FFS – have an honest conversation with the Country and stop pretending that we don’t have an opinion or a view, and only what you think counts.

Hacked

I’m not surprised at what Wikileaks has revealed [NY Times Article Link], I don’t think I’d ever assumed that any item of technology was completely safe. On the basis that the moment anyone claims to have made something secure, someone else will be looking at ways around that. Virtual cat and mouse if you will.

Also glad to see that George Smiley is making a return to print 😉 [LINK]

Blog Survey – Some Highlights

As regular readers will know I ran a blog survey during February. It’s the second year that I’ve done so, with an aim to see what it is that people like about the blog (and dislike), their favourite types of posts and a few other things.

I sat down yesterday to go through the results, and to randomly pick the winner of the £10 Amazon voucher, which has now been sent to them.

Thanks to everyone who took part, I’d like to have sent everyone a voucher as a thank you, but that would have been a trifle expensive! So if you didn’t win, thanks for helping me out with your time and views.


So some highlights from the survey.

Q. How long have you been reading this blog?

It seems things are pretty evenly split with half of respondents having been reading for 2 or more years, and the other half, a year or less.

Q. Which post types do you like the most?

There’s quite a bit of detail in the answers here, as I asked you to rank your answers in order of preference. However by far and away the most popular are allotment and gardening posts, followed in a close second by Quick Links, with cooking posts coming third.

Q. What media do you prefer in posts?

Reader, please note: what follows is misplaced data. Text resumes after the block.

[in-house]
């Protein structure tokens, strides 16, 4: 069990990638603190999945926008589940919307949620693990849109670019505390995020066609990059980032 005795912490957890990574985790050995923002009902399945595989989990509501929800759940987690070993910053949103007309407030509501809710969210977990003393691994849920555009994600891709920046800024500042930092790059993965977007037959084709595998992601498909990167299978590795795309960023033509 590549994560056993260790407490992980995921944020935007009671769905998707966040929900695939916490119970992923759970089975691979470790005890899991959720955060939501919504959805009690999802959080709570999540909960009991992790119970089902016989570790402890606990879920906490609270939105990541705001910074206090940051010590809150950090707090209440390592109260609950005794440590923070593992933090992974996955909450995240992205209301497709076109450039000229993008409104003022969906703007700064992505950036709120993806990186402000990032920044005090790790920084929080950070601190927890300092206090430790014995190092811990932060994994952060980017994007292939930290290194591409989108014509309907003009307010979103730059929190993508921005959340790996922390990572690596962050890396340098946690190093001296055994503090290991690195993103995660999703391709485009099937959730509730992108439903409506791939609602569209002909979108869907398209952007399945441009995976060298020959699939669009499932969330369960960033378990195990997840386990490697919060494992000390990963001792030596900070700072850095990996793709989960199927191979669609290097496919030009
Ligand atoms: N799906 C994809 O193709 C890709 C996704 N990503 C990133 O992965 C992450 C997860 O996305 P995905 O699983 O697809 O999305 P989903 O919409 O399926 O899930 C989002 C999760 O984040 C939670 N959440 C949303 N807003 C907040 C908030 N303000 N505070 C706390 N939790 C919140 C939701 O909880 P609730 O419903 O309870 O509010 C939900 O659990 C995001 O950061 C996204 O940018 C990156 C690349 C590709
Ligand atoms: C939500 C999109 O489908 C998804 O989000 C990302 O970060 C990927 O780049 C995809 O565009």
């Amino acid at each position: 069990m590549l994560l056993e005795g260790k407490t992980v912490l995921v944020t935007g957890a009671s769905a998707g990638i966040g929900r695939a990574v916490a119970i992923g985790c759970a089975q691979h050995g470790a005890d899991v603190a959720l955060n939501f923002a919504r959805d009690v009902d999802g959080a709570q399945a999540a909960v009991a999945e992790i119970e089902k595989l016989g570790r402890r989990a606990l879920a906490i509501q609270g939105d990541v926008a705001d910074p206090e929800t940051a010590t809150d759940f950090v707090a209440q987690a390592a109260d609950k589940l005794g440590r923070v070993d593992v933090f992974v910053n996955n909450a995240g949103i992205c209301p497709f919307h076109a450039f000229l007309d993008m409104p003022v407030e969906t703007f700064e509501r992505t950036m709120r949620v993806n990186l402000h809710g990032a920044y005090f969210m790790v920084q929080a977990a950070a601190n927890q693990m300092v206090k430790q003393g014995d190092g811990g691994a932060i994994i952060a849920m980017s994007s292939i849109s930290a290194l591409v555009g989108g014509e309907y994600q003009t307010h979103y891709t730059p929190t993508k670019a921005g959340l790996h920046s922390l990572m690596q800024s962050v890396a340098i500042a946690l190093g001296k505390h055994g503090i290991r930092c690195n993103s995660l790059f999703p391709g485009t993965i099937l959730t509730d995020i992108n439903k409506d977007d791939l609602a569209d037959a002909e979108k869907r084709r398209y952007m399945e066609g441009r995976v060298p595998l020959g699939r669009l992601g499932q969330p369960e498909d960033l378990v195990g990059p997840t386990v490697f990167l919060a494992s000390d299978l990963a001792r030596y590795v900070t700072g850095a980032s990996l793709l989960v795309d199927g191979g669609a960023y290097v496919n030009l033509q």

Text was the most popular answer here, with a mix of text and video or pictures a close second.

Q. What would you like to see in the future?

Again this question has a lot of detail, as it also asked you to rank from a lot less to a lot more. It seems though, that most people are happy with the post types as they are, although again allotment and gardening posts, and Quick Links were asked for “a little more” or “a lot more” in a few responses, as were nature posts.

This is one of the most important set of responses for me in helping shape future content. I’m pleased that it seems most people are happy with the balance at the moment, but obviously I can write more in those areas that seem more popular going forward.

Q. I’m thinking of starting a monthly (or possibly weekly) newsletter. This is likely to replace the Quick Links weekly posts. It would require an email subscription rather than being something that would appear by default on the blog.Would you be interested in signing up this?

Nearly everybody said yes. I have to say I’m not sure when this will happen, but it does seem that there is a demand for it. I’ll be giving this some serious thought over the coming days, so stay tuned!

Q. Demographics

I asked a couple of demography questions which I’ll aggregate a little here. The age group of my readers spans from 25 to 55 and is evenly split between male and female.

Obviously this is based solely on those that completed the survey and answered these questions (there was a “prefer not to say” option here, which a few people used, which is fine with me). So the actual answers might be different.


So there you have it. Thanks again to all those of you who took the time to complete the survey, and also thank you for being a reader of this blog.

Old School